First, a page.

Osborne needs to launder a euro bailout through the IMF

The Chancellor cannot be seen to throw good pounds after bad euros, but nor can he stand by as the s

Given the difficulty the government had last time it tried to get an increase in Britain's contributions to the International Monetary Fund through parliament, George Osborne is unlikely to relish the prospect of repeating the exercise.

The fact that the Chancellor, speaking in Hong Kong, has urged G20 leaders to help boost IMF cash fire power is testimony to how severe the threat posed by continuing crisis in the eurozone is to the global economy. Britain would be prepared to chip in if other countries did too in order "to promote the economic stability from which we all benefit," Osborne said. This follows similar comments in a BBC interview yesterday and to Parliament last week indicating that the government is preparing the ground for a potentially unpopular IMF cash infusion.

The epicentre of instability is, of course, the eurozone, but Osborne cannot make an explicit commitment to bailout Britain's continental neighbours for fear of aggravating eurosceptic Tory backbenchers. Labour has also made it clear that it would oppose a direct transfer of UK money to a dedicated EU bailout fund - even one administered by the IMF. If enough Tories rebelled, a vote in parliament that ended up being framed in terms of whether or not good British pounds should be thrown after bad euros would be very tricky for the government. So any UK assistance to precarious eurozone economies has to be laundered through the general IMF kitty. (In practice that is hardly different from contributing to a specific euro bailout fund and eurosceptic rebels are unlikely to accept the distinction.)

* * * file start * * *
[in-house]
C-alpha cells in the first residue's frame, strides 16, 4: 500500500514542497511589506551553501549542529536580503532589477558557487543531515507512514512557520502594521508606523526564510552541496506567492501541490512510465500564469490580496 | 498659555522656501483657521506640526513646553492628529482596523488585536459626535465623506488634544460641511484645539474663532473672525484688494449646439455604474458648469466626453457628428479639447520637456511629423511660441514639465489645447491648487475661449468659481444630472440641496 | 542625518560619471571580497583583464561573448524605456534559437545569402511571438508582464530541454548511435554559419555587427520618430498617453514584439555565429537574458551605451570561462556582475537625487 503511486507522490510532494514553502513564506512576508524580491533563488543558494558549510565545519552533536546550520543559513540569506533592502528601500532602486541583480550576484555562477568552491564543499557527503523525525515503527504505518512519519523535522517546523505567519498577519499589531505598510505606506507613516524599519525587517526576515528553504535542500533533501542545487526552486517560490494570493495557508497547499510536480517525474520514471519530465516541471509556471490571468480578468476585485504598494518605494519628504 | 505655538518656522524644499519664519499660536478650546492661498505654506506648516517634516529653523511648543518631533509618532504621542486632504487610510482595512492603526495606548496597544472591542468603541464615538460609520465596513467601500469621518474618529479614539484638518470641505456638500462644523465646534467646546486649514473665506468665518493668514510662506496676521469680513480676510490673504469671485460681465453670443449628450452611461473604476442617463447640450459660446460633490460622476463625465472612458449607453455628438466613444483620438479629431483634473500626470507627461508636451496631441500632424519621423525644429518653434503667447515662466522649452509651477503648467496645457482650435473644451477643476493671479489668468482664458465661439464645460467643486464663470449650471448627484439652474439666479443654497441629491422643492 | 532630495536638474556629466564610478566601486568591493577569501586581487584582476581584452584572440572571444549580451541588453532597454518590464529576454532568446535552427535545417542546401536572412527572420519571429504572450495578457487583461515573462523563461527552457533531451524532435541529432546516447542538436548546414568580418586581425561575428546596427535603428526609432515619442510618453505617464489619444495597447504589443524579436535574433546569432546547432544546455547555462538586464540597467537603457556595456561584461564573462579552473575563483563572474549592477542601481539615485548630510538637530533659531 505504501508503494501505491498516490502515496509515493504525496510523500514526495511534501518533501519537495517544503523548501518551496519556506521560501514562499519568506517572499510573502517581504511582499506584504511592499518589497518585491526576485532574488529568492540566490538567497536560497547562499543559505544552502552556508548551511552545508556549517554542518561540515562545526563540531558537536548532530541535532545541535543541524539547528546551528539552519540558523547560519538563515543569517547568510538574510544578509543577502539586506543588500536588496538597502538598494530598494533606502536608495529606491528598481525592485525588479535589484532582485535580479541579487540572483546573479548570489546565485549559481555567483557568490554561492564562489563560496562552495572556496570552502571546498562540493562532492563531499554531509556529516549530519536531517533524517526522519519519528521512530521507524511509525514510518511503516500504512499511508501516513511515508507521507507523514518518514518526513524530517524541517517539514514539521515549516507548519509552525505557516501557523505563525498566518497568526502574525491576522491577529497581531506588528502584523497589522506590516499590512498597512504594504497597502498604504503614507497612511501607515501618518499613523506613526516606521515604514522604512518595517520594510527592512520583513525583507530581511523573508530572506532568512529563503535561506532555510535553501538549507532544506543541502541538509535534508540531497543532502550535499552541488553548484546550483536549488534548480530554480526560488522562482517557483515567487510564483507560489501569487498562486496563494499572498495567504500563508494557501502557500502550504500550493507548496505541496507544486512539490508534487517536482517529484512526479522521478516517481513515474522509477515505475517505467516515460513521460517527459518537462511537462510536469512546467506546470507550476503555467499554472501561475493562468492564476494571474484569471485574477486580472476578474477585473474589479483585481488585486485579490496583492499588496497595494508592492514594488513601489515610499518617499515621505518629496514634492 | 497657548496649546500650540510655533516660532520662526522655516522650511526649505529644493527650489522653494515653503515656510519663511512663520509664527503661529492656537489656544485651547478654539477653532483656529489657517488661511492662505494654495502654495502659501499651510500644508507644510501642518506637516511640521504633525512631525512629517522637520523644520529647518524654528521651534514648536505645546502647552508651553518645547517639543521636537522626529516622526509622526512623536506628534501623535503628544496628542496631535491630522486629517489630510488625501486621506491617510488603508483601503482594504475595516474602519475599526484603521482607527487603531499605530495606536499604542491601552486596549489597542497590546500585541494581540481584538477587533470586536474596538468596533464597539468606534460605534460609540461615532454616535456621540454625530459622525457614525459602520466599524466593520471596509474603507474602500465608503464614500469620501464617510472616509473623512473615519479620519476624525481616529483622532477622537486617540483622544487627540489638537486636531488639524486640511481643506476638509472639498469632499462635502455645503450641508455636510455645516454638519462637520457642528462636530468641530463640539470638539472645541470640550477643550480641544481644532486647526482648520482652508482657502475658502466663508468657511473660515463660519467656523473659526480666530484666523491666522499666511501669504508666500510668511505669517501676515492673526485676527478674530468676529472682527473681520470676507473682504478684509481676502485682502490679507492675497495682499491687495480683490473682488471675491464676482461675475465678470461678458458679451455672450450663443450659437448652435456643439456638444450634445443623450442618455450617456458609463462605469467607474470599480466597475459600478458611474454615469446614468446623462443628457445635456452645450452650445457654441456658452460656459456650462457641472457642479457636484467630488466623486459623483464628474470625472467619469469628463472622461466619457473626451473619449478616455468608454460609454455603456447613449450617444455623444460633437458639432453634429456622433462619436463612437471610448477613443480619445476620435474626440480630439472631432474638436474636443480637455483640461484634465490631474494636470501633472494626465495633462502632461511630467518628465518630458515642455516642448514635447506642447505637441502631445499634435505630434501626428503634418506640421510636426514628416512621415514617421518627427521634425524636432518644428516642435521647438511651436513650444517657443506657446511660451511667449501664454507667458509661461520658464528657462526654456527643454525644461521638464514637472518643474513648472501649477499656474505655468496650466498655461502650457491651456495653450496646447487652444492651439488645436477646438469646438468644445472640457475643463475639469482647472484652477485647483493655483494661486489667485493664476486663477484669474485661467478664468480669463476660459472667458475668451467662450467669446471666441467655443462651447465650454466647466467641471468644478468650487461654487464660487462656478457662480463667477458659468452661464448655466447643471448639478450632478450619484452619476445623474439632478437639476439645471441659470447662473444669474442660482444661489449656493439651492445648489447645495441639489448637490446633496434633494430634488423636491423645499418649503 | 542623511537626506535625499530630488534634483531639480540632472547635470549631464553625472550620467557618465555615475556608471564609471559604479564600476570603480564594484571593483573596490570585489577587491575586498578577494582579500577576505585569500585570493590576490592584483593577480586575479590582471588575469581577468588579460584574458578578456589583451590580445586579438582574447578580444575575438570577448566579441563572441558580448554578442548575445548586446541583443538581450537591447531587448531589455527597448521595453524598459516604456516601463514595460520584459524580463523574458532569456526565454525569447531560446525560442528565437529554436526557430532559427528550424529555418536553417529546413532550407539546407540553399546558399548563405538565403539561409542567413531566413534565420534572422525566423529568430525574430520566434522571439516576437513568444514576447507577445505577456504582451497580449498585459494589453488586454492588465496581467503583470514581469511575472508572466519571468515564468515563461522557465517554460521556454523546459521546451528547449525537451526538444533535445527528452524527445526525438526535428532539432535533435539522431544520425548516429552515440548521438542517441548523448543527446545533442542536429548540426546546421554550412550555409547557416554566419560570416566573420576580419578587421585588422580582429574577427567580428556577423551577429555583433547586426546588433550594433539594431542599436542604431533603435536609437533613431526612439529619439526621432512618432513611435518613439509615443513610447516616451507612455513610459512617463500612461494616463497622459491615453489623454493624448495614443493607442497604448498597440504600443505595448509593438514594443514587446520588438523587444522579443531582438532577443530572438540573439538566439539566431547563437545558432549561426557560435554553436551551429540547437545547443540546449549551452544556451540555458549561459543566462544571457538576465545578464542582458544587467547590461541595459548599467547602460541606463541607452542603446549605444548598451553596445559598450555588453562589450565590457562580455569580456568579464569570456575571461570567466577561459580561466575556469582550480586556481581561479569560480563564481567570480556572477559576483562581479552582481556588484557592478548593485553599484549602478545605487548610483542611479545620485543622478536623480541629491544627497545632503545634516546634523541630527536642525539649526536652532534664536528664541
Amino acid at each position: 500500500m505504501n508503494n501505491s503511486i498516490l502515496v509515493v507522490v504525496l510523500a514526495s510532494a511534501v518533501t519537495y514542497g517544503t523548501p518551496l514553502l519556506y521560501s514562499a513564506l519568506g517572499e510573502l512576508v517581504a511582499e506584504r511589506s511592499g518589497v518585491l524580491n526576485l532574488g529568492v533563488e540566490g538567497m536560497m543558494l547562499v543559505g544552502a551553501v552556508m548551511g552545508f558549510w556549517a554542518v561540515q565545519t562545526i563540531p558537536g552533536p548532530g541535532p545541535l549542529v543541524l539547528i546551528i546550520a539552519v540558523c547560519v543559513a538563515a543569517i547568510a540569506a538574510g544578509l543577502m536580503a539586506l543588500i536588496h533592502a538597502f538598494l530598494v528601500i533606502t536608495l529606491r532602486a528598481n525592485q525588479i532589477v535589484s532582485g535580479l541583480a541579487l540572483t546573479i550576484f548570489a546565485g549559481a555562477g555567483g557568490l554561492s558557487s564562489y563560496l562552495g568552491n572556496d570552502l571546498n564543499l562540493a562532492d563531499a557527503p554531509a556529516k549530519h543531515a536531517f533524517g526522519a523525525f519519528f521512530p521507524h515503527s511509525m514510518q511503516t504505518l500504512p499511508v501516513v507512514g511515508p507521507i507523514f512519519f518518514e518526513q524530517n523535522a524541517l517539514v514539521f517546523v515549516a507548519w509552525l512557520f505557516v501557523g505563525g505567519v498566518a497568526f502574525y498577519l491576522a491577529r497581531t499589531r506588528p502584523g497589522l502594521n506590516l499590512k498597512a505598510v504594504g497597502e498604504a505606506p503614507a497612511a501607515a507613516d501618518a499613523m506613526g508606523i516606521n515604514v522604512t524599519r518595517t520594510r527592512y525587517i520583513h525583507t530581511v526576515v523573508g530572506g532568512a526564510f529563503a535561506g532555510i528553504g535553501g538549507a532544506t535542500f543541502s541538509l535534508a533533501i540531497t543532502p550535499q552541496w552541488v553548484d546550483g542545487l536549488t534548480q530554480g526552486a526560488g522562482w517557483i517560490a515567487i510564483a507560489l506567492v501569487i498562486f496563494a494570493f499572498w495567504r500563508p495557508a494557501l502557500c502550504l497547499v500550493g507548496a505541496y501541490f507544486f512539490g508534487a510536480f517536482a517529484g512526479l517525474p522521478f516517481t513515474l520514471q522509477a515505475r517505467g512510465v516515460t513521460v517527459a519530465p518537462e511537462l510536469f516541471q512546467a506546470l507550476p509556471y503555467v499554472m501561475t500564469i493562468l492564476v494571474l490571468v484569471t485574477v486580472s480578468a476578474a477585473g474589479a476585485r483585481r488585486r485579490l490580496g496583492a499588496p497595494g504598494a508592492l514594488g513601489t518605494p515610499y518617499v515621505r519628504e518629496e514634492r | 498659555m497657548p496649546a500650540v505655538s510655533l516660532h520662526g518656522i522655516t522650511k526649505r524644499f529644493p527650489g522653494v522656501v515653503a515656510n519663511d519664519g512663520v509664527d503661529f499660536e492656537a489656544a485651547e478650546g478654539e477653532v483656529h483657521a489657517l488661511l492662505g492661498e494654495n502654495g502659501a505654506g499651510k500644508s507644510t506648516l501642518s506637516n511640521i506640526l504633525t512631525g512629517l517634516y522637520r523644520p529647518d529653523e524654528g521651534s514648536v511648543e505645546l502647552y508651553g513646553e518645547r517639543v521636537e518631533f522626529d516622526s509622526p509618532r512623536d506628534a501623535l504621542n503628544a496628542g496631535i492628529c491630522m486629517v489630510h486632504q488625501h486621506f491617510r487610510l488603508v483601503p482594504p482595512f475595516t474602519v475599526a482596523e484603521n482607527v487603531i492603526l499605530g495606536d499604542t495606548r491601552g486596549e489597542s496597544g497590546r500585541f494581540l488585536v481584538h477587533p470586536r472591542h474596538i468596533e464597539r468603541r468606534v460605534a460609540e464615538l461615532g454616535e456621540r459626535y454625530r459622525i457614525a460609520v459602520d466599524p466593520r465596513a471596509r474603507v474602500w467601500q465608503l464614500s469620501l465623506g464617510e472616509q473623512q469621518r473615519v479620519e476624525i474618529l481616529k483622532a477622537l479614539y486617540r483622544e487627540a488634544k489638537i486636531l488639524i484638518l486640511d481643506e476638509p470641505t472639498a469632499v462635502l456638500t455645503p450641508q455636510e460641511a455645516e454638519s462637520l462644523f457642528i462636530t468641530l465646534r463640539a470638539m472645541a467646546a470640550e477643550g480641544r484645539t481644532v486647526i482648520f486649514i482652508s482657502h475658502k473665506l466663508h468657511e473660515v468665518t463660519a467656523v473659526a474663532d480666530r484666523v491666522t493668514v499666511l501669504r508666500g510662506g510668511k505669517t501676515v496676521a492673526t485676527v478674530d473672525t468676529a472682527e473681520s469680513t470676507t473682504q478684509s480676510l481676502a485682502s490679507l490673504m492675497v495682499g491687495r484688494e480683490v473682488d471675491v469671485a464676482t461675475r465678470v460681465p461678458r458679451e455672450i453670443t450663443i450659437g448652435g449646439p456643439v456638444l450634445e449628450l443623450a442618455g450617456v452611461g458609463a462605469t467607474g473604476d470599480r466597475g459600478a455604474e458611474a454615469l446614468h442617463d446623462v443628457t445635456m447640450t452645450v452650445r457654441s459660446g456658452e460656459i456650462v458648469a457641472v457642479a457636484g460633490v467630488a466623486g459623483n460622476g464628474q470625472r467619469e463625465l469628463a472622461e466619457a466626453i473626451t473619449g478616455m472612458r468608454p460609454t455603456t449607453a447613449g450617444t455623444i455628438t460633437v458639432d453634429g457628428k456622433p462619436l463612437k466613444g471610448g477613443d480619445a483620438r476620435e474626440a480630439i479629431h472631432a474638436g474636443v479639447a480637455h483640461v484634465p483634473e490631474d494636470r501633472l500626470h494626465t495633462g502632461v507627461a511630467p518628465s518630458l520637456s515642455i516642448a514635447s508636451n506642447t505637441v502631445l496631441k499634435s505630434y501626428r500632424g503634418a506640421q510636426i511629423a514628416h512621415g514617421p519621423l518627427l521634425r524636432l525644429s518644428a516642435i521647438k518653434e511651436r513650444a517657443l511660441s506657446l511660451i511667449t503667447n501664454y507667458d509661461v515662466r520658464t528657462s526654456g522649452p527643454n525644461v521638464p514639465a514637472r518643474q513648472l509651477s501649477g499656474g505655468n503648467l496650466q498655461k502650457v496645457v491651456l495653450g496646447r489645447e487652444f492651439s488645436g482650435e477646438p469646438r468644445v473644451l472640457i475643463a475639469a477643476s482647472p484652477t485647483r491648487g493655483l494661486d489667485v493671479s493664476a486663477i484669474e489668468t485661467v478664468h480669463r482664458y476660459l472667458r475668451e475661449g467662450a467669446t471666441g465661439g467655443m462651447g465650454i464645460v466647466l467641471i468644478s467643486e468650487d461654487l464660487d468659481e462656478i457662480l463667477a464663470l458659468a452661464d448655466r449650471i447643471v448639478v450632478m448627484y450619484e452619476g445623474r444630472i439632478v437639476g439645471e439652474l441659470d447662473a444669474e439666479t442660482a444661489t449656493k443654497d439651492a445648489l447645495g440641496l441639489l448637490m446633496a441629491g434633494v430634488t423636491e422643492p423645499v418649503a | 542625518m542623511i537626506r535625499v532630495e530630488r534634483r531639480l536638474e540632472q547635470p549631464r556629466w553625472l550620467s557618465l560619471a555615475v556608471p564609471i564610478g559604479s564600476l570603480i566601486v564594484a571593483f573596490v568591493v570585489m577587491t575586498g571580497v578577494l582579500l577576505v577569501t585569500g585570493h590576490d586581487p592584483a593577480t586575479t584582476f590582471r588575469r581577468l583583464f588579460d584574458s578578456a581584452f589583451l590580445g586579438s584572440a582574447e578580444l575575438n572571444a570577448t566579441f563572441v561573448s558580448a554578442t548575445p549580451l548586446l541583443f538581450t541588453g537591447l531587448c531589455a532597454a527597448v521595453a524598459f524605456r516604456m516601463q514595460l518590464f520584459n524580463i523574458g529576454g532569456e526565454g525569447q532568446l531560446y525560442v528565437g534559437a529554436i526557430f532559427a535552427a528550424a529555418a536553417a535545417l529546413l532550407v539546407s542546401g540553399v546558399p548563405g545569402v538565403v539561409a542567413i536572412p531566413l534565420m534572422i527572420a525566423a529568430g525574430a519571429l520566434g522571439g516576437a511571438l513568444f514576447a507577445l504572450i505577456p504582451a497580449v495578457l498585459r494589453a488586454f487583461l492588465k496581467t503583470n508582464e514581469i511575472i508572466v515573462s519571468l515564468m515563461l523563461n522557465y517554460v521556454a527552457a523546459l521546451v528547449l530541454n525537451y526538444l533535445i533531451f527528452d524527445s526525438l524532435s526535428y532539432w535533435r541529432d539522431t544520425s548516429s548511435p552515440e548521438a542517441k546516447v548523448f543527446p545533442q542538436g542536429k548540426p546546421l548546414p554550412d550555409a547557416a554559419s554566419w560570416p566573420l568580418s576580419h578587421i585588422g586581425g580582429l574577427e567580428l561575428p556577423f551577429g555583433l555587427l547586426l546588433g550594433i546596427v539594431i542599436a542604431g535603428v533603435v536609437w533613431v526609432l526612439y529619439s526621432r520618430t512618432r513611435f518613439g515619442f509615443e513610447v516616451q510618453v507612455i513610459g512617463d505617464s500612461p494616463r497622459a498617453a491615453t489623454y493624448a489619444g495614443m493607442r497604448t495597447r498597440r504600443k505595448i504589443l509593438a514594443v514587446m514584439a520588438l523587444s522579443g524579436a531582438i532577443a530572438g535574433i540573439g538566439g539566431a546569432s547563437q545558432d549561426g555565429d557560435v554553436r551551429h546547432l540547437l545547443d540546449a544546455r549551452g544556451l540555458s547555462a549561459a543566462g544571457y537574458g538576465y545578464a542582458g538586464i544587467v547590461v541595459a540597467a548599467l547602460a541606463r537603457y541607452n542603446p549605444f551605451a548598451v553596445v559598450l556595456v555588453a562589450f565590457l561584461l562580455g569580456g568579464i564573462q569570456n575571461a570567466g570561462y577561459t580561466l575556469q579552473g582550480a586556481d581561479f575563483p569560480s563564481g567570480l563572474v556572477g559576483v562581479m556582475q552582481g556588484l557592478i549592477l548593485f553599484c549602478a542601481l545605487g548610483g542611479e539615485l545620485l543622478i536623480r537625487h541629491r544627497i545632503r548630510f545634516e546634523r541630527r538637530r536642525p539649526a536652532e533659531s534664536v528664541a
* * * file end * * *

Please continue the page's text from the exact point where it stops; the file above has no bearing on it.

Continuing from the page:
Osborne recognises that economics, trade and geography make it a matter of some urgency for Britain that the IMF is adequately resourced to help potentially insolvent eurozone countries. But Conservative party politics - and the slightly poisoned atmosphere of Britain's diplomatic relationships within the EU - make it hard for him to take any kind of lead in getting the crisis resolved. It might, in any case, be too late.

The round of European sovereign credit downgrades last week had a knock-on effect of damaging the creditworthiness of the European Financial Stability Facility (EFSF) - the vehicle that is meant to administer bail out funds to keep the euro area functioning. There isn't anywhere near enough cash in the EFSF to cover the debts of all of the distressed euro member states, so the idea was always that the fund would trade on the aggregate creditworthiness of contributing countries to raise more capital. If the states funding the EFSF are themselves facing downgrade, the whole thing looks unsustainable.* (Germany is an exception, being a big economy with a solid credit rating, but Berlin is unwilling to evacuate its budget for the collective European cause.)

In other words, the fact that the euro rescue plan was really just a kind of pyramid scheme in which indebted countries promise to bail each other out by borrowing money is being exposed. That is another reason why the IMF will have to get more involved over the next few weeks.

Meanwhile, the draft eurozone-plus treaty, enforcing fiscal discipline and envisaging greater budget coordination between member states, is looking ever more irrelevant to the immediate crisis. It imposes rules to prevent a recurrence of the current situation, ignoring the facts that (a) such rules already existed and were ignored and (b) the current situation is upon us and cannot be cancelled out by wishing the rules had been obeyed more rigorously in the past. The horse has bolted and EU leaders are arguing about what kind of lock to put on the stable door.

*Update: The EFSF has been downgraded by Standard & Poors.

Rafael Behr is political columnist at the Guardian and former political editor of the New Statesman

Photo:Getty
Show Hide image

Why isn't Labour putting forward Corbynite candidates?

Despite his successes as a candidate, the organisational victories have gone the way of Corbyn's opponents. 

The contest changes, but the result remains the same: Jeremy Corbyn’s preferred candidate defeated in a parliamentary selection. Afzhal Khan is Labour’s candidate in the Manchester Gorton by-election and the overwhelming favourite to be the seat’s next MP.